It's stress. A mushroom organism typically won't "fruit" (shoot forth delicious shrooms) unless it is stressed somehow.
There are, of course, various things that stress a mushroom organism. In the case of oyster mushrooms, it's predominantly moisture, light, and warmth. Hence I hang my substrate bag in front of a window in my mushroom-growing room. I regulate temperature at an even 62 to 64 degrees, and try and keep humidity well above 70%, keeping my mushroom substrate bag (which is punctured with small holes so the oysters can "pin," or send out small mushroom fruit buds) suspended in a "humidity tent" above a pool of water. I also spray the substrate bag at least daily with a fine mist of water.
|More pearl oyster mushrooms pinning.|
They double in size every day and should
be ready for harvest in about a week.
The portobello substrate, on the other hand, is located in a cool, dark room in a box. The substrate is scheduled to mature about March 7, when the mycelium should be at maximum health. Then I will open the bag, and stress the organism by scratching the top surface of the substrate with a fork. I will add casing (which is a mixture of damp peat moss and calcium carbonate, with some of the scraped substrate mixed in) to the top, leave it open to air, and keep the casing damp. This combination of air, casing, and damage to the substrate is what stresses the crimini organism (Agaricus bisporus). Within a few weeks it should begin pinning (poking up through the casing), then within a month I should have mature crimini and/or portobello shrooms ready for harvest.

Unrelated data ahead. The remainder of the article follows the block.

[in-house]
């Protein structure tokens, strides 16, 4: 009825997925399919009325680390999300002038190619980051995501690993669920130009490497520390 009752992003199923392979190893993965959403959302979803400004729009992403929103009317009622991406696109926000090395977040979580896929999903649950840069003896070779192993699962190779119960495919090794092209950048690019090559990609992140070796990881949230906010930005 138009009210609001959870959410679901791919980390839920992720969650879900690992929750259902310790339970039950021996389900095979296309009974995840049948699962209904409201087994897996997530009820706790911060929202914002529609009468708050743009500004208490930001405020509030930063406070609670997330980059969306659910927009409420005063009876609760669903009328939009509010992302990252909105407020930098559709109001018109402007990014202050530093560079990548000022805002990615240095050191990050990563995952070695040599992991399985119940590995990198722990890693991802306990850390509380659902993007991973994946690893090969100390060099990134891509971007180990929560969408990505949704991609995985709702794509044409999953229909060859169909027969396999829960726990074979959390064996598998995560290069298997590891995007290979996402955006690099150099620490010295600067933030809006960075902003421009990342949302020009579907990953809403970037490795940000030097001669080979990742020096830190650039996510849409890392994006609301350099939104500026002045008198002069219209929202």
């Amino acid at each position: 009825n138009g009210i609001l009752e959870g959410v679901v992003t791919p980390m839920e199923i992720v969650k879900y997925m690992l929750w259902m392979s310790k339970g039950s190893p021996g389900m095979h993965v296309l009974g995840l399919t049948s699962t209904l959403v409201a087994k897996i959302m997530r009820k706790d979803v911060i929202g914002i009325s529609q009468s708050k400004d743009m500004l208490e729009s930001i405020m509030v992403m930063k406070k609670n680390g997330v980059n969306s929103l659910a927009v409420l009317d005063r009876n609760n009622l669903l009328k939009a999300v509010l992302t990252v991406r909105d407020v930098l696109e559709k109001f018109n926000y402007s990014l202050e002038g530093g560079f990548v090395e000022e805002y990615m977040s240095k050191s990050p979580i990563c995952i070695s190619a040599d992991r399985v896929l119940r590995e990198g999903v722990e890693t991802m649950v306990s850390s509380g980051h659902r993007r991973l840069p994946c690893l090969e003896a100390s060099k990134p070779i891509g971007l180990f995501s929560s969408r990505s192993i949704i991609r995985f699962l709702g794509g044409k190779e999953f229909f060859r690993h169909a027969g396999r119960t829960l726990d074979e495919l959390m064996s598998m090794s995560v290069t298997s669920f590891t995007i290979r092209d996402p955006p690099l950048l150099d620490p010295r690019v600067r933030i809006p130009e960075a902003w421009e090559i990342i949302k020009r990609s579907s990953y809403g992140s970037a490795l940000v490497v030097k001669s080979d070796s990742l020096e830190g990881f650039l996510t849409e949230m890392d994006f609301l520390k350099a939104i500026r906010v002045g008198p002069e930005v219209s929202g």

The mushroom logs in the back yard will take much longer to mature, between 6 months and a year, but once they mature I will stress the logs primarily by soaking them in water, in order to begin the fruiting process. (The season also contributes to this process, as warmer temperatures also stress the organism.)
Our young adults group is currently studying a fascinating book by C. S. Lewis titled "The Problem of Pain." One of Lewis' theses is that pain (stress) is a natural part of life (including the Christian life), and is designed to cause us to grow spiritually. When we are too comfortable, we do not progress in our trust in God. But, introduce a stressful event, and the pain that brings (hopefully) causes us to look God-ward, to re-evaluate our lives, to pay attention to the cause of the stress and to begin to make the adjustments necessary for a healthy and dynamic faith.
|You can learn a lot from a shroom ...|
if you'll only listen.
Easier said than done, of course. None of us wants the fork. Pain hurts, by definition. (If you are hankering for pain, then something is seriously wrong with you!) But, when we are in pain, we can draw comfort in realizing that "God is not finished with us yet," and that, according to Romans 8:28, "God works all things together for good for those who love Him and are called according to His purpose!"